This is the history of water; how it
drips across skin — faucets, floods, never forgetting
thousands of touches in a meniscus.
There is death and there is birth; how we
swam naked with our bodies sixty percent lake water, the small
islands of our skin surfacing, barely touching.
We’re standing bone-naked in the skeleton of our
shower, history pooling around my ankles:
our skin like oil in all this — all of this,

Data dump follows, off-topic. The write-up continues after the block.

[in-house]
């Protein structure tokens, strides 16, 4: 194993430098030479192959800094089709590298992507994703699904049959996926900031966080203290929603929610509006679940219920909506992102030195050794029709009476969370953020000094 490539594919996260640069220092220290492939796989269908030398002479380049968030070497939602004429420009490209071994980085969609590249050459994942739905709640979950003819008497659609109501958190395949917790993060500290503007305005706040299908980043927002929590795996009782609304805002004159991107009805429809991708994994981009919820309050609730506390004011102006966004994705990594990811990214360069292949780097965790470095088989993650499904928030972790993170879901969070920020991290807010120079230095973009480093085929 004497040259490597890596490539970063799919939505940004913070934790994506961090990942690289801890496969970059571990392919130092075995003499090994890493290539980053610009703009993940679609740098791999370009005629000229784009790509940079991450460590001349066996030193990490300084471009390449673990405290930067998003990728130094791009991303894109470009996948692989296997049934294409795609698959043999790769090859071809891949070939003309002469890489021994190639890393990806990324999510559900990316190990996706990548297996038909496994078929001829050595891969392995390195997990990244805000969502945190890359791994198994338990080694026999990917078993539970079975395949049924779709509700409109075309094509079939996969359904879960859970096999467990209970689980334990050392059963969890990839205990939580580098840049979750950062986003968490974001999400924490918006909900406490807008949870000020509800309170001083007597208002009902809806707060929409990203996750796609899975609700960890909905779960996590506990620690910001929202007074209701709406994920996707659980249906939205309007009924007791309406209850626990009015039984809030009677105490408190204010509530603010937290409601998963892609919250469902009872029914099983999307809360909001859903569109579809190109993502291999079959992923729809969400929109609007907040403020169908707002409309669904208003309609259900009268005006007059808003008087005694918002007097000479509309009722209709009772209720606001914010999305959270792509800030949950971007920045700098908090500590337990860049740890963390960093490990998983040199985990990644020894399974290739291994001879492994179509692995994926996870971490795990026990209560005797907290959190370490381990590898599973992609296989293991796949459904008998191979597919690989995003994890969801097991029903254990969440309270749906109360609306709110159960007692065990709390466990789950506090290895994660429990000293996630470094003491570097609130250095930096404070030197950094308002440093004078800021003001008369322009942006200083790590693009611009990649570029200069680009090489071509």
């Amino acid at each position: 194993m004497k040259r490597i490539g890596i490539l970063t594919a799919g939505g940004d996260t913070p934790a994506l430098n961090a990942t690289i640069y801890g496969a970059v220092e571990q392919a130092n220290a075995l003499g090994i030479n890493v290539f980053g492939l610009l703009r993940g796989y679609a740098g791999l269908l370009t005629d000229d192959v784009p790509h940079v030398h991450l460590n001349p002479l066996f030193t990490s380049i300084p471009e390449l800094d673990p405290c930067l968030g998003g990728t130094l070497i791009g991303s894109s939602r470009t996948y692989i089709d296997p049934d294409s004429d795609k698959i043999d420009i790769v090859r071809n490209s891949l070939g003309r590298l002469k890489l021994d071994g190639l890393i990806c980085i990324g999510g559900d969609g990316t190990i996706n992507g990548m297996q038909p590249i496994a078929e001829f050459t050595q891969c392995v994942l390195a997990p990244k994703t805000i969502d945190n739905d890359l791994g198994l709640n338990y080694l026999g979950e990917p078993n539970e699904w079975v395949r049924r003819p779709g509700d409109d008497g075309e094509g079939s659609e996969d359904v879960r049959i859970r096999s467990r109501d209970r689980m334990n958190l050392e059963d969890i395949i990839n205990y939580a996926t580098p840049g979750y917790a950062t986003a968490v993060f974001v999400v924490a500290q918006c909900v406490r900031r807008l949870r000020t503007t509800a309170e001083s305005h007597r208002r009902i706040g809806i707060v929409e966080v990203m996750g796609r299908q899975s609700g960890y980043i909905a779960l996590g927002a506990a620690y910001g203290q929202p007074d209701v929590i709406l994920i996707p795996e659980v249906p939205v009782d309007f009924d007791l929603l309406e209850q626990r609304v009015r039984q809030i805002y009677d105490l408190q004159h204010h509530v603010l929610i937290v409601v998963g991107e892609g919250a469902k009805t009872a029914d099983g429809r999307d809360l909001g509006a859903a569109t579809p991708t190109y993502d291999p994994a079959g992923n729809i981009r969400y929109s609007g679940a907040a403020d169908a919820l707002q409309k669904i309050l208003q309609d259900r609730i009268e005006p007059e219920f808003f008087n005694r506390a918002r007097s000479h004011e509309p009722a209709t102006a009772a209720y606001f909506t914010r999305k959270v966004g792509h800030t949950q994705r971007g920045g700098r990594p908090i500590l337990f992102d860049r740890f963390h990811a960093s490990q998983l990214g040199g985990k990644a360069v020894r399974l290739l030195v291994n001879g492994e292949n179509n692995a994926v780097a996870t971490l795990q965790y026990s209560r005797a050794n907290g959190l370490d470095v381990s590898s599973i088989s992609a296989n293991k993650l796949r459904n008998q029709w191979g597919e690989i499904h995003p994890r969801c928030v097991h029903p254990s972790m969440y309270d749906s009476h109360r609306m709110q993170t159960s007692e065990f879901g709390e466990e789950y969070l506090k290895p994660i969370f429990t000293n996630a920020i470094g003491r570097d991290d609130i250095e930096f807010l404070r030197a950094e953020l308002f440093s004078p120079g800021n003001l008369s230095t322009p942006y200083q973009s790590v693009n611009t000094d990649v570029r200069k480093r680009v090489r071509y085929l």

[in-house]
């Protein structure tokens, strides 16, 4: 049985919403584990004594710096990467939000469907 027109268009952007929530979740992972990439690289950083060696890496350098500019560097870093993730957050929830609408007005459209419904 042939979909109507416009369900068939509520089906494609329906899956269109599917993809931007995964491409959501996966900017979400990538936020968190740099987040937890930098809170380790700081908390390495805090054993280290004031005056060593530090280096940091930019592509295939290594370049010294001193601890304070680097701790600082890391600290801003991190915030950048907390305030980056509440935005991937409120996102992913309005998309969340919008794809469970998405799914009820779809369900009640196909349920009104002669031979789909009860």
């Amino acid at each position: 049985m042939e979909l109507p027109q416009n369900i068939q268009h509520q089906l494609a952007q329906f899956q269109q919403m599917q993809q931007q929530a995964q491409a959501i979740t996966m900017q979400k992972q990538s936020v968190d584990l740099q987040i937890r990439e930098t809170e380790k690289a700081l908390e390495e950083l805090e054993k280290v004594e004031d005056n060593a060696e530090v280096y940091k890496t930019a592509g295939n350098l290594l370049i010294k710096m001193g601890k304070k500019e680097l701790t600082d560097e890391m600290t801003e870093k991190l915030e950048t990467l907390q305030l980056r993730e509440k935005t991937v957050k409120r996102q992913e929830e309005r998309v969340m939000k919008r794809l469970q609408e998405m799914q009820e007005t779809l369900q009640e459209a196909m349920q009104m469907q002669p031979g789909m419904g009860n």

holding ourselves together by the wetness;
the dewdrops of foliage on our minds — our
mouths collecting sin and hope, faith and
rare miracles, four hundred wars cleaning the
dark hoops of my eyes.
Washing ourselves clean with
the dark bones of secrets, of loss, of famine and
fall and friends who became lovers by accident.
Water, repeating itself — as lather
rinse and repeat, magnolia perfumed bubbles collecting
like salt dunes, our feet pressing into the sand,
the tides cleaning but never
- “The History of Water,” Shinji Moon